Contemporary artists that inspire me are too numerous thanks to the magic of Instagram. There are a few that have been pretty pivotal in shaping my taste. The Iranian painter Mehdi Ghadyanloo is inspiring to me on many levels. He painted his first mural on US soil in Boston in 2016. He and his family’s visas were revoked at the 11th hour before he was to start work, but finally a few weeks later he was able to get a visa for just himself. He then crushed it, making one of the most memorable murals in the city, a good reminder that there’s literally no excuse to give up.
I try to limit the amount of contemporary lettering art and illustration I look at in order to avoid falling prey to trends, but ROIDS, Horphe, Will Barras, and Karolis Strautniekas are all favorites.
How has your art practice changed throughout the year?
I don’t have the benefit of a formal artistic training, everything I learned was by reading, learning lessons, and picking up wisdom from others. When I first started getting serious about making artwork, I put a ton of emphasis on making something finished and perfect each time. This led to occasional successes, but much more frequent periods of frustration and burnout. As time goes on, I’ve learned how to walk away and let time work on a piece for a bit. Instead of tearing up a drawing that wasn’t coming out the way I want, I now roll it up and stick it in a tube. Months later I come back to it and have none of the prior frustration, and it becomes a kind of game to resolve the chaos into something I like.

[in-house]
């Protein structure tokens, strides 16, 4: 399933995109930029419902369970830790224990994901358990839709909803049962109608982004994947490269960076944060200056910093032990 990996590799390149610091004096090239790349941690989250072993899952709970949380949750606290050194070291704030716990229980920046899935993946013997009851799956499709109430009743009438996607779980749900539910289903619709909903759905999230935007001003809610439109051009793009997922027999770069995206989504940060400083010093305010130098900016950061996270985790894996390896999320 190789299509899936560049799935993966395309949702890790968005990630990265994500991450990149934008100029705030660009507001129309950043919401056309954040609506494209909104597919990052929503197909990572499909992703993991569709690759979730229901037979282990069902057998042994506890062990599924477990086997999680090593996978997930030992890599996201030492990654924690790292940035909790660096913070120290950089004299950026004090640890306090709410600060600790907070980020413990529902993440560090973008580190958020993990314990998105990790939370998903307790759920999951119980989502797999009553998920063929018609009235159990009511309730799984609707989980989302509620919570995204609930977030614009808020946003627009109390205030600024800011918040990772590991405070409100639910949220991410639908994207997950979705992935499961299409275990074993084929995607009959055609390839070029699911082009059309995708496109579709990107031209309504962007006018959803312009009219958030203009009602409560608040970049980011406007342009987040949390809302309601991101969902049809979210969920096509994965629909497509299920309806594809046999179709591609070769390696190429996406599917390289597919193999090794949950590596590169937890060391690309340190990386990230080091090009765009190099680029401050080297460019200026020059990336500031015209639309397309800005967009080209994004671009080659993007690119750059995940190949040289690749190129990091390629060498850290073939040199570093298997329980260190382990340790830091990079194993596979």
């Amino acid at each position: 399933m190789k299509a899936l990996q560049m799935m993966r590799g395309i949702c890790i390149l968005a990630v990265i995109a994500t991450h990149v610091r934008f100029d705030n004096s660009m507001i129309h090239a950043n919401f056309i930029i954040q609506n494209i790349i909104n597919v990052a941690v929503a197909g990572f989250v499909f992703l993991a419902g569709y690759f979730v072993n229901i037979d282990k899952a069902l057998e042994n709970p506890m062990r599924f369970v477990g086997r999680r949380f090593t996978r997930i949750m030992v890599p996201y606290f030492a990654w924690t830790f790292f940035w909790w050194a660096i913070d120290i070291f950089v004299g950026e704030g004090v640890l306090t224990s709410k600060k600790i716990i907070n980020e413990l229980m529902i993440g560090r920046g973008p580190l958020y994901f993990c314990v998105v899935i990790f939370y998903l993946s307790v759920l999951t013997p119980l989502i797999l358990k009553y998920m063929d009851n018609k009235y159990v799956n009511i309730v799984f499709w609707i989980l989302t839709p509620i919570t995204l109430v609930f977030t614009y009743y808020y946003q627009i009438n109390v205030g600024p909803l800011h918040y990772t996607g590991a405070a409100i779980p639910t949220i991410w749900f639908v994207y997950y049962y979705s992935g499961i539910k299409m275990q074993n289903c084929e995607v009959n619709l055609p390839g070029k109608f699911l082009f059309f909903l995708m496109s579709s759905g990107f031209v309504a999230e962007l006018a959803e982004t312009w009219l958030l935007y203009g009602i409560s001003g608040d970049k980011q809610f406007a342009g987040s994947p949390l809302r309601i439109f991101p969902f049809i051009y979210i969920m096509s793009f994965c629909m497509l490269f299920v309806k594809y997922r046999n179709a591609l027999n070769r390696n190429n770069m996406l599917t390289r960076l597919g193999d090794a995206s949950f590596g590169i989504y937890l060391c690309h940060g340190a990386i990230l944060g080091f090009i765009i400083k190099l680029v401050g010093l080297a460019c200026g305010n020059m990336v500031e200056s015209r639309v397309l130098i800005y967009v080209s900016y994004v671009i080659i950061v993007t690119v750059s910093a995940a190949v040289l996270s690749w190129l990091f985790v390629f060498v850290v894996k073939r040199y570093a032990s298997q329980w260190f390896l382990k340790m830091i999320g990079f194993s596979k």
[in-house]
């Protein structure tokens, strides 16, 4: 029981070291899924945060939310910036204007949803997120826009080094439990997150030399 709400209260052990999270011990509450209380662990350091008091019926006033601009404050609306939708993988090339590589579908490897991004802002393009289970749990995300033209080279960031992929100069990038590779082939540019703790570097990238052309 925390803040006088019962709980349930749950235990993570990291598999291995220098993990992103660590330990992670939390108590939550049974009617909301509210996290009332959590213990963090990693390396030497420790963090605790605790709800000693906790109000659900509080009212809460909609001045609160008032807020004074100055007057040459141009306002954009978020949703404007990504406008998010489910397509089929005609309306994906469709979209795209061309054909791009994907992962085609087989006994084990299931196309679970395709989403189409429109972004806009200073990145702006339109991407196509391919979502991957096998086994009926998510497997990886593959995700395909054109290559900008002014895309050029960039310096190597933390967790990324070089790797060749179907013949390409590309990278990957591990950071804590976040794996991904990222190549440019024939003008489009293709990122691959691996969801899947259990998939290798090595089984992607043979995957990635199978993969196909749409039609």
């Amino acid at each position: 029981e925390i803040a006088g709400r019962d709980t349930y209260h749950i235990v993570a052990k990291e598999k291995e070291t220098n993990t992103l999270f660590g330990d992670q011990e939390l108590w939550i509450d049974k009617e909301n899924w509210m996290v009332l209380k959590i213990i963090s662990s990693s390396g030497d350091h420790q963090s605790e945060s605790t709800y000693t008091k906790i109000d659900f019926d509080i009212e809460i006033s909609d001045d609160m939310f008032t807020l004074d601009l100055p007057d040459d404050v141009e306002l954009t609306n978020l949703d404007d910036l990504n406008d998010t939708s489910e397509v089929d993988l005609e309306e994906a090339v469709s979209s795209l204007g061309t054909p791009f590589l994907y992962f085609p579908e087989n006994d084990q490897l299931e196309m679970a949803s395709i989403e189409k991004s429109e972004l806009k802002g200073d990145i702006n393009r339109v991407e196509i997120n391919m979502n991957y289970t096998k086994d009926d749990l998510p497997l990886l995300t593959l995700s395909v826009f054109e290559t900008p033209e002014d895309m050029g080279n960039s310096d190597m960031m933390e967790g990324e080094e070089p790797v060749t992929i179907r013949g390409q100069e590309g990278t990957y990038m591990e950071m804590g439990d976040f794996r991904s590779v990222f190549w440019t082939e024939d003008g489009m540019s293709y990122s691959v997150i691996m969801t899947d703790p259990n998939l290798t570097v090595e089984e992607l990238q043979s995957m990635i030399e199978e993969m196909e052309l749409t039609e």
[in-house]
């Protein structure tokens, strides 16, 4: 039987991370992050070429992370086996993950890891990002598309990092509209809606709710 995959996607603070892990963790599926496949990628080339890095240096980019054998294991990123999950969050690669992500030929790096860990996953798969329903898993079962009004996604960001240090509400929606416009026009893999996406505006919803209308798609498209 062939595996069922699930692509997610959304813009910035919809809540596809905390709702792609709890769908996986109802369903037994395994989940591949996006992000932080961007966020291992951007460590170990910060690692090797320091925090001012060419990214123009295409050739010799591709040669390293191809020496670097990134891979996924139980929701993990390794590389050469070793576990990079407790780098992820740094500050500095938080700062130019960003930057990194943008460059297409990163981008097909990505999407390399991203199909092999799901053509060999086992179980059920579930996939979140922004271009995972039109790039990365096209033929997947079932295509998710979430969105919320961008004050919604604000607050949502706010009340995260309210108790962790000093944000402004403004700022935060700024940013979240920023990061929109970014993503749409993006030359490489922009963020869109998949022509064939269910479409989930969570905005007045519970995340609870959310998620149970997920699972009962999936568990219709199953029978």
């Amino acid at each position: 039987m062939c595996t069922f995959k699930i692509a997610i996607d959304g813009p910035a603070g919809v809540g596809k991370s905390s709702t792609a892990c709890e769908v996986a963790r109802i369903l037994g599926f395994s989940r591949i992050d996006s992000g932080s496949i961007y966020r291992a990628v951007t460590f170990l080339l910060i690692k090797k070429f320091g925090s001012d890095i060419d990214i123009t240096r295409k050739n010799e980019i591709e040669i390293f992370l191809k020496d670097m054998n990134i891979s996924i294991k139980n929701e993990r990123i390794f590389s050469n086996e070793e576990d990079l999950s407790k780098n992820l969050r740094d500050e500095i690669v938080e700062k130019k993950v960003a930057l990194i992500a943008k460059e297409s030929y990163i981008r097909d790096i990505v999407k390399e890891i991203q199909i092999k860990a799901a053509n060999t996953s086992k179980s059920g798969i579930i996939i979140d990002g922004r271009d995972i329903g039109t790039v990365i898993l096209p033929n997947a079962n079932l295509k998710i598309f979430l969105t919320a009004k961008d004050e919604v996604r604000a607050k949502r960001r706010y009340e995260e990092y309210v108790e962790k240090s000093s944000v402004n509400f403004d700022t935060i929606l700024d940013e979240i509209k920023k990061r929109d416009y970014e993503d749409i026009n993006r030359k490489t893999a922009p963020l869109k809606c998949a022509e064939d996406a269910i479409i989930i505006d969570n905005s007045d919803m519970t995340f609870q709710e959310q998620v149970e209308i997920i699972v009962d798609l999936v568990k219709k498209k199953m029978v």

Do you have a favorite medium to work in?